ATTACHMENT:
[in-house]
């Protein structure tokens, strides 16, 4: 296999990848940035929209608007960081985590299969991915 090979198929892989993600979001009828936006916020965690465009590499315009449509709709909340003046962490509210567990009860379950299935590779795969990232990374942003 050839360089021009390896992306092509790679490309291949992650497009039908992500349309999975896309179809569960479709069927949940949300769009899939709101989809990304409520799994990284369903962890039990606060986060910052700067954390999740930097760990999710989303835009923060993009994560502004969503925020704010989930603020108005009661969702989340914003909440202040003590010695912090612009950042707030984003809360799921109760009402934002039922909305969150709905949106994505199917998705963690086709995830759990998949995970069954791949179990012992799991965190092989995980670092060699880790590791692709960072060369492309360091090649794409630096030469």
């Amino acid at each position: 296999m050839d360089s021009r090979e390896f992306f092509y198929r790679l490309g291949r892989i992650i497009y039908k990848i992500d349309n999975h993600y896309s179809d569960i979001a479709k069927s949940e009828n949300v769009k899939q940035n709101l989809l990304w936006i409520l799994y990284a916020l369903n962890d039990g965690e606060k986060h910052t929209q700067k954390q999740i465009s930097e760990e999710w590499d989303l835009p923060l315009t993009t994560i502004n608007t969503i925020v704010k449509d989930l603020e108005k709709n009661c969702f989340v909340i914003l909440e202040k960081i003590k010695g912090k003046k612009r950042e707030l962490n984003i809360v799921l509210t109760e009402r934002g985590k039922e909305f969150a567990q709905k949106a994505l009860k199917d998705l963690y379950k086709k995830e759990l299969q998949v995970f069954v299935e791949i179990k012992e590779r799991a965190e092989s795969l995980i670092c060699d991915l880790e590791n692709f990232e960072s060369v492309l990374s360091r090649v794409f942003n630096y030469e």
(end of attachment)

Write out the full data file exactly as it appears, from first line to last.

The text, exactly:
[in-house]
């Protein structure tokens, strides 16, 4: 296999990848940035929209608007960081985590299969991915 090979198929892989993600979001009828936006916020965690465009590499315009449509709709909340003046962490509210567990009860379950299935590779795969990232990374942003 050839360089021009390896992306092509790679490309291949992650497009039908992500349309999975896309179809569960479709069927949940949300769009899939709101989809990304409520799994990284369903962890039990606060986060910052700067954390999740930097760990999710989303835009923060993009994560502004969503925020704010989930603020108005009661969702989340914003909440202040003590010695912090612009950042707030984003809360799921109760009402934002039922909305969150709905949106994505199917998705963690086709995830759990998949995970069954791949179990012992799991965190092989995980670092060699880790590791692709960072060369492309360091090649794409630096030469």
């Amino acid at each position: 296999m050839d360089s021009r090979e390896f992306f092509y198929r790679l490309g291949r892989i992650i497009y039908k990848i992500d349309n999975h993600y896309s179809d569960i979001a479709k069927s949940e009828n949300v769009k899939q940035n709101l989809l990304w936006i409520l799994y990284a916020l369903n962890d039990g965690e606060k986060h910052t929209q700067k954390q999740i465009s930097e760990e999710w590499d989303l835009p923060l315009t993009t994560i502004n608007t969503i925020v704010k449509d989930l603020e108005k709709n009661c969702f989340v909340i914003l909440e202040k960081i003590k010695g912090k003046k612009r950042e707030l962490n984003i809360v799921l509210t109760e009402r934002g985590k039922e909305f969150a567990q709905k949106a994505l009860k199917d998705l963690y379950k086709k995830e759990l299969q998949v995970f069954v299935e791949i179990k012992e590779r799991a965190e092989s795969l995980i670092c060699d991915l880790e590791n692709f990232e960072s060369v492309l990374s360091r090649v794409f942003n630096y030469e």